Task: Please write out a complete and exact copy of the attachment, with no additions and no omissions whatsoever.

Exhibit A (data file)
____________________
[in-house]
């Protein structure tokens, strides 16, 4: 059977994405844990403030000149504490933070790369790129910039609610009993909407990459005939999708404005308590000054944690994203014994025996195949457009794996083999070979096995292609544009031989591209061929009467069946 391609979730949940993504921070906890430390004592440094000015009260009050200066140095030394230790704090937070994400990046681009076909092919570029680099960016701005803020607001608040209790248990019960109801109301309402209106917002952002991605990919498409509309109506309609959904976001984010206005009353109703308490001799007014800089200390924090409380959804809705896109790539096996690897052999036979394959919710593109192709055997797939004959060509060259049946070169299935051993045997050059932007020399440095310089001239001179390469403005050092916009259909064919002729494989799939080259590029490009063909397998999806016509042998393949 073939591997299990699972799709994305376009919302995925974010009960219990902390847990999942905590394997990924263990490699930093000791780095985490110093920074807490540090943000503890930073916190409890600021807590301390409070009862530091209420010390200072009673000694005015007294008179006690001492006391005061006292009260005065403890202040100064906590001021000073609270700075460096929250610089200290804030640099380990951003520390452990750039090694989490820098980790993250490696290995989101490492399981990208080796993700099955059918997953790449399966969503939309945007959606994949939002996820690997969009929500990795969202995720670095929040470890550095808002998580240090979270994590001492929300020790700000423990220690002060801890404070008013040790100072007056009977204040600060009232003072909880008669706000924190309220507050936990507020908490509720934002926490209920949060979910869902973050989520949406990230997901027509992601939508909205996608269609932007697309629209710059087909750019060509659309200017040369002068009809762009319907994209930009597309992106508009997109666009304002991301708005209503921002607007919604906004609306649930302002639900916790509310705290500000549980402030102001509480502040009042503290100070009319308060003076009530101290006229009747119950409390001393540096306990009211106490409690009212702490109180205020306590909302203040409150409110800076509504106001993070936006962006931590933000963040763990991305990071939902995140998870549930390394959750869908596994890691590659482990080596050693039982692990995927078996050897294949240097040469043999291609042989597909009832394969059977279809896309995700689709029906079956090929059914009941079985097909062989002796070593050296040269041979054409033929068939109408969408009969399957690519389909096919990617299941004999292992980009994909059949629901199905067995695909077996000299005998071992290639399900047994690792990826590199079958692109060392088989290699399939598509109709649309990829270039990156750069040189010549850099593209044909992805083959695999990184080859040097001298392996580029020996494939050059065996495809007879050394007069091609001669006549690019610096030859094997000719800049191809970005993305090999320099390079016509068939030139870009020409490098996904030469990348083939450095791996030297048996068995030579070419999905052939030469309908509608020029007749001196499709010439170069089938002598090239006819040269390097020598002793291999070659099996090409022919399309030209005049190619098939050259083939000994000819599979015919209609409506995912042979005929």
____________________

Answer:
[in-house]
């Protein structure tokens, strides 16, 4: 059977994405844990403030000149504490933070790369790129910039609610009993909407990459005939999708404005308590000054944690994203014994025996195949457009794996083999070979096995292609544009031989591209061929009467069946 391609979730949940993504921070906890430390004592440094000015009260009050200066140095030394230790704090937070994400990046681009076909092919570029680099960016701005803020607001608040209790248990019960109801109301309402209106917002952002991605990919498409509309109506309609959904976001984010206005009353109703308490001799007014800089200390924090409380959804809705896109790539096996690897052999036979394959919710593109192709055997797939004959060509060259049946070169299935051993045997050059932007020399440095310089001239001179390469403005050092916009259909064919002729494989799939080259590029490009063909397998999806016509042998393949 073939591997299990699972799709994305376009919302995925974010009960219990902390847990999942905590394997990924263990490699930093000791780095985490110093920074807490540090943000503890930073916190409890600021807590301390409070009862530091209420010390200072009673000694005015007294008179006690001492006391005061006292009260005065403890202040100064906590001021000073609270700075460096929250610089200290804030640099380990951003520390452990750039090694989490820098980790993250490696290995989101490492399981990208080796993700099955059918997953790449399966969503939309945007959606994949939002996820690997969009929500990795969202995720670095929040470890550095808002998580240090979270994590001492929300020790700000423990220690002060801890404070008013040790100072007056009977204040600060009232003072909880008669706000924190309220507050936990507020908490509720934002926490209920949060979910869902973050989520949406990230997901027509992601939508909205996608269609932007697309629209710059087909750019060509659309200017040369002068009809762009319907994209930009597309992106508009997109666009304002991301708005209503921002607007919604906004609306649930302002639900916790509310705290500000549980402030102001509480502040009042503290100070009319308060003076009530101290006229009747119950409390001393540096306990009211106490409690009212702490109180205020306590909302203040409150409110800076509504106001993070936006962006931590933000963040763990991305990071939902995140998870549930390394959750869908596994890691590659482990080596050693039982692990995927078996050897294949240097040469043999291609042989597909009832394969059977279809896309995700689709029906079956090929059914009941079985097909062989002796070593050296040269041979054409033929068939109408969408009969399957690519389909096919990617299941004999292992980009994909059949629901199905067995695909077996000299005998071992290639399900047994690792990826590199079958692109060392088989290699399939598509109709649309990829270039990156750069040189010549850099593209044909992805083959695999990184080859040097001298392996580029020996494939050059065996495809007879050394007069091609001669006549690019610096030859094997000719800049191809970005993305090999320099390079016509068939030139870009020409490098996904030469990348083939450095791996030297048996068995030579070419999905052939030469309908509608020029007749001196499709010439170069089938002598090239006819040269390097020598002793291999070659099996090409022919399309030209005049190619098939050259083939000994000819599979015919209609409506995912042979005929």